Saturday, February 1, 2014

Josh Gordon: "I'm Just Trying to Learn From the Best"

Josh Gordon was the brightest of the few bright spots in the 4-12 Cleveland Browns' dismal 2013 season; he earned First Team All-Pro honors in just his second year in the league, he led the NFL with 1646 receiving yards--shattering the franchise record of 1289 set by Braylon Edwards in 2007-- and he became the first player in NFL history to post back to back 200-plus yard receiving games. Gordon ranked second in the league with an 18.9 yards per reception average, he tied for 11th in the league with 87 receptions and he tied for 14th in the league with nine receiving touchdowns. Gordon's 95 yard TD reception in Cleveland's 33-28 week 13 loss to the Jacksonville Jaguars was the longest passing play in the league in 2013. Gordon torched Jacksonville for 261 receiving yards on 10 receptions after ransacking Pittsburgh with 14 catches for 237 yards the week before in Cleveland's 27-11 loss to the Steelers; Gordon's 597 total receiving yards in back to back games are the most receiving yards an NFL player has racked up in consecutive contests in league history.

Gordon also played in his first Pro Bowl and he enjoyed the opportunity to get some one on one tutoring from Jerry Rice, who is perhaps the greatest wide receiver--and arguably the greatest player, period--in NFL history. Gordon is bigger, stronger and faster than Rice was in his prime but it is most instructive to watch the video of Rice and Gordon's interactions in order to learn about Rice's mental approach to the game; Rice set up defenders like a chess grandmaster sets up a tactic and Rice was almost always one move ahead of the opposition. After Rice told Gordon that with proper technique Gordon could become unstoppable Gordon expressed appropriate deference, telling Rice, "I'm just trying to learn from the best."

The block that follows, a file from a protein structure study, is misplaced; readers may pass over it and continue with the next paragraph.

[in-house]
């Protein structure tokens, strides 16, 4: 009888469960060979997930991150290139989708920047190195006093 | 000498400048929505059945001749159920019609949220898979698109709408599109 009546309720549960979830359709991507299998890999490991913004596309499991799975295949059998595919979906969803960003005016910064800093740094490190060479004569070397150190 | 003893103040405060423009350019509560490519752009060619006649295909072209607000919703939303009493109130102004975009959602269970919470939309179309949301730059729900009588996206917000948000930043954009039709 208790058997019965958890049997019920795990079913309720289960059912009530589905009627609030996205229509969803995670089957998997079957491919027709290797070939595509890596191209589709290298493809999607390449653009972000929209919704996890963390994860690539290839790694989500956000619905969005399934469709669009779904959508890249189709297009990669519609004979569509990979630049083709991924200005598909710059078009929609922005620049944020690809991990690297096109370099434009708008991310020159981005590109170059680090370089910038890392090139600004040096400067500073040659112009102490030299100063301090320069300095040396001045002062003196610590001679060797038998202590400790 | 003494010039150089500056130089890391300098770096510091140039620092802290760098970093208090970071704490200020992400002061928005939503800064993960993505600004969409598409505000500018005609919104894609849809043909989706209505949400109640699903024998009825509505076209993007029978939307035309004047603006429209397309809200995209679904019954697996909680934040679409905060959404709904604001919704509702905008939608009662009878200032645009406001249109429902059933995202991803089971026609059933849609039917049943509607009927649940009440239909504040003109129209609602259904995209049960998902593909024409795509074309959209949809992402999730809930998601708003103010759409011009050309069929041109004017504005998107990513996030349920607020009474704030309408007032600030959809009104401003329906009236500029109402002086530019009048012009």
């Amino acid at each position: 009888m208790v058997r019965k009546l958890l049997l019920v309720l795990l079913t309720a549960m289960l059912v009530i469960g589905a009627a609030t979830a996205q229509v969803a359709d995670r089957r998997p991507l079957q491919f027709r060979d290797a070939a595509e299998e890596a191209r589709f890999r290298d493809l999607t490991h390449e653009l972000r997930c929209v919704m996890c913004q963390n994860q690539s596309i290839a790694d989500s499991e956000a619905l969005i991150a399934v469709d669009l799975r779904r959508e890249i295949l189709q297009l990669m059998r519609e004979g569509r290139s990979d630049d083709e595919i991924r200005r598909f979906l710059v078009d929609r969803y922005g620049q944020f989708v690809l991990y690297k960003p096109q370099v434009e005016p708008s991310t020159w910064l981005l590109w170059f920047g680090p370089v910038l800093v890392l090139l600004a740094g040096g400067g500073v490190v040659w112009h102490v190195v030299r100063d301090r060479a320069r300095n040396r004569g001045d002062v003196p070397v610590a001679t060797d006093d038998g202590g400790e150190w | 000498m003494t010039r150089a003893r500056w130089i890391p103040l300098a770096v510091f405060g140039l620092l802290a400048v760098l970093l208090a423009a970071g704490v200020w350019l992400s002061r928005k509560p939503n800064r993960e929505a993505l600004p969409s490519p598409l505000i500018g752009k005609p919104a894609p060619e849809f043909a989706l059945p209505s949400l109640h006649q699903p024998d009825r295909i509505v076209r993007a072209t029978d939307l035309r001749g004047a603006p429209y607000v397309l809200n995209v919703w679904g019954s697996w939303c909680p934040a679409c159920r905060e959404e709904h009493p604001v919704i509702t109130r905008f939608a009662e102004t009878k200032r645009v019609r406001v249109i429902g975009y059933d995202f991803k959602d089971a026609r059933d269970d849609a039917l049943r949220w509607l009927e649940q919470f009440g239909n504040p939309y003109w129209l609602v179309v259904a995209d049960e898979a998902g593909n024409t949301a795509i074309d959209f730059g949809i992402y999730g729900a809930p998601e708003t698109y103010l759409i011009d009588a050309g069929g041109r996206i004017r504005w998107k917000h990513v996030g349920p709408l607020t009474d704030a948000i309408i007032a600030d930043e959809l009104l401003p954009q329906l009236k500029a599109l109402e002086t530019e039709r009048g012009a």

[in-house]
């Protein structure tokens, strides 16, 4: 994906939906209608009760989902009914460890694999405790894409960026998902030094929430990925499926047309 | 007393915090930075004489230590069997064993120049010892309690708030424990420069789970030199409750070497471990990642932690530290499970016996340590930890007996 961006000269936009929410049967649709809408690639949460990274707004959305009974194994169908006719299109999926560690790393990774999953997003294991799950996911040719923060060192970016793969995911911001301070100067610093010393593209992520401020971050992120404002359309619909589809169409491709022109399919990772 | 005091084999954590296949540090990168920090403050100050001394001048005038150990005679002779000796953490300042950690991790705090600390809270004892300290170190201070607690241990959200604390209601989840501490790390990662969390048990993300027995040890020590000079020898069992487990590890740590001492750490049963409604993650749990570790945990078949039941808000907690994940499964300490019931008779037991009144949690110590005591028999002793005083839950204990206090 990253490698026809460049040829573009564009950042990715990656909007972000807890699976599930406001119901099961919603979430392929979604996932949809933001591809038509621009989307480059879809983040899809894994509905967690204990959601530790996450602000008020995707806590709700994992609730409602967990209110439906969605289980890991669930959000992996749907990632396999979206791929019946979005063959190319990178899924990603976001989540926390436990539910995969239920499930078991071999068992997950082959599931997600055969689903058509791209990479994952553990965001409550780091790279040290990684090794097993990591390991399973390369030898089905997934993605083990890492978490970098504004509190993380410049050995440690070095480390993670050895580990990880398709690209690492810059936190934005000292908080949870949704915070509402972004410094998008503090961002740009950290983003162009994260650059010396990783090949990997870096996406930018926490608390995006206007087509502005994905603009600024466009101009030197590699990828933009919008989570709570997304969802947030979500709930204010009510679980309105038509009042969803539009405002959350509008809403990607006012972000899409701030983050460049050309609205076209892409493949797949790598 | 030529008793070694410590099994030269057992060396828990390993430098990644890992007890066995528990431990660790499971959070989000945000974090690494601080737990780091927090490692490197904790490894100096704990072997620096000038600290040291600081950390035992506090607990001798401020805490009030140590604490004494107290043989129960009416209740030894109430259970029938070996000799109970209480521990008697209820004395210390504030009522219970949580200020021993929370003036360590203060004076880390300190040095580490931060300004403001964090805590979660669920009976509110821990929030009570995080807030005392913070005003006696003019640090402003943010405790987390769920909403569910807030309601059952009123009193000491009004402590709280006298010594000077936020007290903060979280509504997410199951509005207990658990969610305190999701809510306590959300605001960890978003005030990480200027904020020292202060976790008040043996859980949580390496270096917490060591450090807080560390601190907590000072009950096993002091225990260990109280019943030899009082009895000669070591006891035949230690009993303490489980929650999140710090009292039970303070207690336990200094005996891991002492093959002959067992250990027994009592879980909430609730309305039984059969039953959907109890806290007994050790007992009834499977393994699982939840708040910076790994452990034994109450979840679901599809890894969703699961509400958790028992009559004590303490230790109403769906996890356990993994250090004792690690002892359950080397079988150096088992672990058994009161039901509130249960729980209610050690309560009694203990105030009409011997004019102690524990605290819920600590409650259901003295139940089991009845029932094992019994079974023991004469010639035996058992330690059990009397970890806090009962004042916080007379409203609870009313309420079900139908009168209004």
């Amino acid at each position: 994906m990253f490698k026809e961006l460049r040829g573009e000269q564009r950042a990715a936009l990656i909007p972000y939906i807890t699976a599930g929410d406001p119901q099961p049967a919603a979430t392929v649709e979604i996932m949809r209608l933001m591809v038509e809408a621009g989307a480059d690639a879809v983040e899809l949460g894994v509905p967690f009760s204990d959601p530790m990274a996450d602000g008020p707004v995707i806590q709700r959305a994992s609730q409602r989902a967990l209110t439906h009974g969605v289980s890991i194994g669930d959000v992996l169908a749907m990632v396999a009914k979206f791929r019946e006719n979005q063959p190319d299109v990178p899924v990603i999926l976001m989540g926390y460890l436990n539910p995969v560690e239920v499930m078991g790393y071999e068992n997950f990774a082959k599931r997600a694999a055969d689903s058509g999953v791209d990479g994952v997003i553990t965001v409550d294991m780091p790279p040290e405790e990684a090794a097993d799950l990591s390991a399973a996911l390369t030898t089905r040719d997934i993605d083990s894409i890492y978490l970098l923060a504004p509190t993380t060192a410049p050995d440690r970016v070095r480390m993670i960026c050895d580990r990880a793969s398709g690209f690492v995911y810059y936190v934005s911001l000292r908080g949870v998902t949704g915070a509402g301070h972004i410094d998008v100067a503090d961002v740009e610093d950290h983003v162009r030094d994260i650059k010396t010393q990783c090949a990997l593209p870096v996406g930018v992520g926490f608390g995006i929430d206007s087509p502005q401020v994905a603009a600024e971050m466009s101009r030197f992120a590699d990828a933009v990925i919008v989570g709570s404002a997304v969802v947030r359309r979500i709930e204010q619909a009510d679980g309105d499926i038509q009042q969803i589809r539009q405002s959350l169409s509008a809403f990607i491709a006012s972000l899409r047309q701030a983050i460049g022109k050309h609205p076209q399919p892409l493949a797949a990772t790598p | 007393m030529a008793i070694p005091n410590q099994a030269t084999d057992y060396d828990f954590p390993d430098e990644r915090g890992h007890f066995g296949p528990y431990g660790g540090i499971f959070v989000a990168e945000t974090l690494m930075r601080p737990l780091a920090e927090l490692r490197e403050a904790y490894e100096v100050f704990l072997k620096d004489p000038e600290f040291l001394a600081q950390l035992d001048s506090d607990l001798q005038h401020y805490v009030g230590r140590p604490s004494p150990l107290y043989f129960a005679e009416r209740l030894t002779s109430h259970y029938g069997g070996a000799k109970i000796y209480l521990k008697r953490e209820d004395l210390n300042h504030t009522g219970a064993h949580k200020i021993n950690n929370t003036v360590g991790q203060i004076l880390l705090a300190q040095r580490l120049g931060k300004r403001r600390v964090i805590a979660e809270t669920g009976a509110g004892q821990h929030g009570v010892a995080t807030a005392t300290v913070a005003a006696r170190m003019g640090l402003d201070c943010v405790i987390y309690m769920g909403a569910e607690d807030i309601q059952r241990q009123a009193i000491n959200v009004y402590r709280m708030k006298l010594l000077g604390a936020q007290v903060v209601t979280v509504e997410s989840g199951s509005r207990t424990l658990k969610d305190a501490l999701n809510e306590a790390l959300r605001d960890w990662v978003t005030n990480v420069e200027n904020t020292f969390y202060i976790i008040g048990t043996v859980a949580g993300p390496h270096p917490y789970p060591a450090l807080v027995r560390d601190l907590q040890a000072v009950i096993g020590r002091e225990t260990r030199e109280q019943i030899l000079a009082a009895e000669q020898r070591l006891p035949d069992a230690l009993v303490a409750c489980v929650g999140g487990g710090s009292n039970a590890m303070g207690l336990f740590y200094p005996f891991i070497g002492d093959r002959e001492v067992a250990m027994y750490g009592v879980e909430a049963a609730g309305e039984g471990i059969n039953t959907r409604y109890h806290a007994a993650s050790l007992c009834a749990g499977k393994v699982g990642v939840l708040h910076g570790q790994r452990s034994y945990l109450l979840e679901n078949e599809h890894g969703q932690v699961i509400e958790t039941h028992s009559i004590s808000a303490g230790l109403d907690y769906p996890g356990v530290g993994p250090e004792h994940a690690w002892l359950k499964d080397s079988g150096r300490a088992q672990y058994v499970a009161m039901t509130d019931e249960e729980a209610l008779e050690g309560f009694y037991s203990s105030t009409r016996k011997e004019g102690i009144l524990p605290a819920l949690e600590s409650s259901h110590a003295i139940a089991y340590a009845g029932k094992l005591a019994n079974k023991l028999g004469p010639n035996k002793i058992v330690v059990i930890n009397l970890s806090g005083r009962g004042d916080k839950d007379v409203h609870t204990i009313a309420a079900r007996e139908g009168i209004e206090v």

Younger fans may not realize this, but the Cleveland Browns have a long and proud tradition of great receivers/tight ends, dating all the way back to the exploits of Hall of Famer Dante Lavelli and Mac Speedie during the team's dominant run in the All-America Football Conference (AAFC). Lavelli and Speedie played vital roles on the Browns' four AAFC championship teams (1946-49) before helping the team win the 1950 NFL title after the leagues merged. Cleveland also advanced to the NFL title game in 1951 and 1952 before Speedie retired. Lavelli played until 1956, as the Browns won NFL crowns in 1954 and 1955 after settling for runner up honors in 1953.

Hall of Famer Paul Warfield and Gary Collins teamed up on the Browns' 1964 NFL championship team; that squad remains the last Cleveland team to win a title in the NFL, NBA or MLB. Hall of Fame tight end Ozzie Newsome played an integral part in the franchise's revival in the early to mid-1980s and he is still the Browns' career leader with 662 receptions (the all-time record for tight ends when he retired in 1990) and 7980 receiving yards.

Ray Renfro, Milt Morin, Reggie Rucker, Dave Logan, and Webster Slaughter also deserve mention as first rate Cleveland pass catchers; three-time Pro Bowler Renfro played for the Browns' 1954 and 1955 NFL championship teams, two-time Pro Bowler Morin was one of the NFL's top tight ends in the late 1960s/early 1970s, Rucker tied for the AFC lead in 1975 with 60 receptions, Logan was an excellent deep threat who averaged 16.2 yards per reception in his eight seasons with the Browns and Slaughter earned Pro Bowl honors in 1989 after setting a franchise record with 1236 receiving yards.

If Gordon keeps his mind right--he was suspended for the first two games of the 2013 season because he violated the NFL's substance abuse policy--and his body healthy he could eventually own all of the Browns' receiving records.

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